Illustration of Metric system

1668,1799 Metric system

The book of science

Tom Sharp

John Wilkins (and the French Revolution) metrology Illustration of Metric system

Metric system

John Wilkins recognized that a standard system of measurement derived from something natural and measurable would reduce the difficulty of conducting trade between countries and proposed a system of tenths for magnitudes, weights, and values based on the length of a pendulum adjusted to swing every second such that subunits—tenths, hundredths, and multiples of ten, one hundred, and so on— and the standard units for volumes, weights, and values would be derived from the standard unit of length. A hundred years went by until the French revolted against abuse of arbitrary units of measurement by the privileged classes, and established, in 1799, metric units for length, area, and volume, to which were later added units for liquid, mass, and electrical amperage, voltage, resistance, power, capacitance, and charge. The French term metre was based on the Greek métron, which means measure.


John Wilkins preferred a system of eighths because eight is more easily divided than ten but he deferred to the acceptance of counting based on ten, and the success of tenths in decimal arithmetic as Simon Stevin described in 1585. Wilkins also recognized the desirability of deriving the standard length from the longitude of the earth but admitted that this would be impractical. Christopher Wren suggested deriving the standard length from the pendulum, time being theoretically related to longitude and the revolution of the earth.


John Wilkins dismissed the use of the barleycorn as the legal standard for length and weight in England. “The magnitude and weight of it may be so various in several times and places, as will render it incapable of serving for this purpose.” His standard length based on the pendulum was less than one percent shorter than a meter. The names of his proposed units were common English words; his standard length being called a standard. One tenth of a standard was a foot; one tenth of a foot was an inch; one hundred standards was a furlong; one thousand standards was a mile; and ten miles was a league.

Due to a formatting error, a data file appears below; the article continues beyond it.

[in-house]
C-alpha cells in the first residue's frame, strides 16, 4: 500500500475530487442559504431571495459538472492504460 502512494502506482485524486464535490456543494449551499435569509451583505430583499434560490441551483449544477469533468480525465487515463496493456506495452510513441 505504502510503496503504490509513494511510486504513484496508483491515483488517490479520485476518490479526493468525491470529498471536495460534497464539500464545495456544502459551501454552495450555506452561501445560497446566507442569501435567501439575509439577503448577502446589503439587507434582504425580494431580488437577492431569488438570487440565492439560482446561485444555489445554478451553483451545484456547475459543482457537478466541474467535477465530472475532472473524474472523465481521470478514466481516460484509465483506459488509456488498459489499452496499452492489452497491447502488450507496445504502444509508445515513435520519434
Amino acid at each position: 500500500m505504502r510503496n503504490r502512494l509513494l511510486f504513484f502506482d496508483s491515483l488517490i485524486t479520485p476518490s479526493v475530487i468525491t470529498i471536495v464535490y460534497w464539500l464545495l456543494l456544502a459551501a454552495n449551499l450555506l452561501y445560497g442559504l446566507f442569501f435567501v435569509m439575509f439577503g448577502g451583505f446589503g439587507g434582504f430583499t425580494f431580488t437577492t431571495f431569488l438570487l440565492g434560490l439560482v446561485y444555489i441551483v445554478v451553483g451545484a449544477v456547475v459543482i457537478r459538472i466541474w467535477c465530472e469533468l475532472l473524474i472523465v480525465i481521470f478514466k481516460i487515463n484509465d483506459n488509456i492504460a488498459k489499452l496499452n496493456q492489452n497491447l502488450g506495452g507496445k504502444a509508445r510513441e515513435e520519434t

I’d walk one point six oh nine three four four kilometers in your size twenty three point eight centimeter shoes to feel your pain as a four on a scale of ten, but I have no idea how our city blocks add up to kilometers, and my size twenty seven point nine centimeter feet wouldn’t fit, literally, into your clogs, so my conversion will need to remain metaphorical. I hope to the nth degree that that’s good enough.

Metric prefixing

whole yotta going on zetta right there exactly peta pet tera infirma giga me a minute from alpha to omega kilo minute, kilo hour hecto, where was I? decadent decimate a centi saved is a centi earned millipede microbrew nano nano pico de gallo the femto vote atto boy zepto your mouth don’t dongle your yoctongle

Florence Pretz of Kansas City invented the Billiken in 1908 as “the god of things as they ought to be.” Establishing the metric system was a success against things as they ought not be. So many other aspects of our lives are more irrational and heterogeneous.

After the French revolution, the Commission of Weights and Measures included the Marquis de Condorcet, Pierre-Simon Laplace, Adrien-Marie Legendre, Antoine Lavoisier, and Jean-Charles de Borda. The proper name for the modern metric system is the International System of Units, or, in French, le Système International d’Unités, with the abbreviation SI.

The meter preceded both John Wilkins’ work and the French revolution. Marin Mersenne measured the length of the seconds pendulum in 1644; the Royal Society proposed that it should be the standard unit of length in 1660; Tito Livio Burattini proposed that it should be called a meter in 1675.

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